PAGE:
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Old 12th May 2012, 07:44 PM   #1
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Default Building an optical cable with ST connectors

Do you know where I could find ST connectors, and more important a tutorial explaining how to link the ST connectors to the fiber ? Is there a particular tool required ?
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Old 16th May 2012, 05:05 PM   #2
macboy is offline macboy  Canada
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Yes, there is a very special tool required to terminate optical fiber and it will cost thousands or tens of thousands.

The type of "fiber optics" used in audio does not use true optical fiber and is not terminated in anything even remotely close to the same way.

Also, try this informative link
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Old 16th May 2012, 11:59 PM   #3
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I have used hot melt ST connectors in the field. Strip, have connector in the hot melt "heater" so to speak. Once up to temp remove and insert the fiber. Been 10 years or so since I have done this, worked at Simplex. Moved on to Corning and US Conec was over all molding and made all mold mods and adjustments. This was for 4,8,12 ribbon cable ferrules. I think there is a easier way with out using hot melt now can't remember got out of field work. It don't cost thousands or tenz of thousands if so simplex could not afford it back before they got bought out. Much less letting me do it when I was 19. Do a search for hot melt ST connectors and look for a crimp or compression style I am sure they have came up with another way of doing this.
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Old 17th May 2012, 12:50 PM   #4
macboy is offline macboy  Canada
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Quote:
Originally Posted by eletech View Post
I have used hot melt ST connectors in the field. Strip, have connector in the hot melt "heater" so to speak. Once up to temp remove and insert the fiber. Been 10 years or so since I have done this, worked at Simplex. Moved on to Corning and US Conec was over all molding and made all mold mods and adjustments. This was for 4,8,12 ribbon cable ferrules. I think there is a easier way with out using hot melt now can't remember got out of field work. It don't cost thousands or tenz of thousands if so simplex could not afford it back before they got bought out. Much less letting me do it when I was 19. Do a search for hot melt ST connectors and look for a crimp or compression style I am sure they have came up with another way of doing this.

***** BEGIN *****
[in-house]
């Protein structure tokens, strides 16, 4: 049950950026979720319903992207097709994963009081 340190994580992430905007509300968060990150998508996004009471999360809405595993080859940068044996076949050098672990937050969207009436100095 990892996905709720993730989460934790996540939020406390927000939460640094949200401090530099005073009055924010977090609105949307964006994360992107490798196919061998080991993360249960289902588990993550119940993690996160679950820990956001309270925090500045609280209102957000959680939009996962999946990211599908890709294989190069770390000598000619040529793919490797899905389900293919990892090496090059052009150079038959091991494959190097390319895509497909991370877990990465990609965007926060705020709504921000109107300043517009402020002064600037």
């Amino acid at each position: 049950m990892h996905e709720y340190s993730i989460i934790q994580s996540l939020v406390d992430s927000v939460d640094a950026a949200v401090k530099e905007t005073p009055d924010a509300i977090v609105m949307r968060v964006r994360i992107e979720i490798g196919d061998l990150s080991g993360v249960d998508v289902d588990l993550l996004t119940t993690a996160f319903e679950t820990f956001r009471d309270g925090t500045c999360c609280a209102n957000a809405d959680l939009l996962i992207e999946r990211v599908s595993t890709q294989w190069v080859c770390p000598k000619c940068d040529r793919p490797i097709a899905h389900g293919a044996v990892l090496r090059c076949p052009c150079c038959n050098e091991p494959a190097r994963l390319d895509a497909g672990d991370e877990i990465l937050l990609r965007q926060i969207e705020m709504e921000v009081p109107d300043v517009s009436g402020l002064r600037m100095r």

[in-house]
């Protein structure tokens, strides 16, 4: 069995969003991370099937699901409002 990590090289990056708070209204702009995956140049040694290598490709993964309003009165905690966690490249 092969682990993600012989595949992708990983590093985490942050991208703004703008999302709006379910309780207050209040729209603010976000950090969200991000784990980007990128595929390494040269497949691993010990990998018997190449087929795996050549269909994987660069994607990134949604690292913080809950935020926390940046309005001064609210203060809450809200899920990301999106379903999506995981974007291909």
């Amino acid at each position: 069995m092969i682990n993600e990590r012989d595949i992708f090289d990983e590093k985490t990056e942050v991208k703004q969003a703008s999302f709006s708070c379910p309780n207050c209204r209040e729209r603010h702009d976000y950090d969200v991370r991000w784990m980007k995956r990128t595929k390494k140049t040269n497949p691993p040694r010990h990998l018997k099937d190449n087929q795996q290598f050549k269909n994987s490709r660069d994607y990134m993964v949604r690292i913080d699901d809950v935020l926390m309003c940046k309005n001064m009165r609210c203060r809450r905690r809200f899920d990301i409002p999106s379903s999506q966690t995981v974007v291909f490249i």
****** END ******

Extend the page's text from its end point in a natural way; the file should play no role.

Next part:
Before inserting the fiber into the connector, you need to strip it. This is not done with a wire stripper, you need a fiber stripper that can strip without nicking the fiber.
And after inserting the fiber into your connector of choice (hot melt, epoxy, whatever), you need to trim the fiber, then polish it in at least 3 steps leading down to a 1 um diamond grit polishing paper. Everything must be done with great care, and the proper equipment, so as not to shatter, crack, or pit the fiber. It is made of brittle glass after all.
Make no mistake, even field termination equipment is going to cost a bundle of money.

There are no-polish crimp connectors available, but they are a compromise with some signal loss in exchange for ease of use. In DIY, we usually go for the more labor intensive, higher performance methods right?
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Old 17th May 2012, 03:06 PM   #5
AuroraB is online now AuroraB  Norway
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Most professionals have by now skipped doing self-mount connectors in the field. Pigtails and splicers are so much quicker these days.
Patchcords are readily available for aorund 10$ a piece with the connectors of choice. Just check out any fiber supply shop.....
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Old 18th May 2012, 03:45 AM   #6
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Quote:
Originally Posted by macboy View Post
Before inserting the fiber into the connector, you need to strip it. This is not done with a wire stripper, you need a fiber stripper that can strip without nicking the fiber.
And after inserting the fiber into your connector of choice (hot melt, epoxy, whatever), you need to trim the fiber, then polish it in at least 3 steps leading down to a 1 um diamond grit polishing paper. Everything must be done with great care, and the proper equipment, so as not to shatter, crack, or pit the fiber. It is made of brittle glass after all.
Make no mistake, even field termination equipment is going to cost a bundle of money.

There are no-polish crimp connectors available, but they are a compromise with some signal loss in exchange for ease of use. In DIY, we usually go for the more labor intensive, higher performance methods right?
Point being it don't cost 10z of thousands of dollars! Field work yes you scribe the fiber break it polish it on a standard polish pad in a figure 8. Use your little $20 scope to insure no cracks around the corner. He ask I told him.
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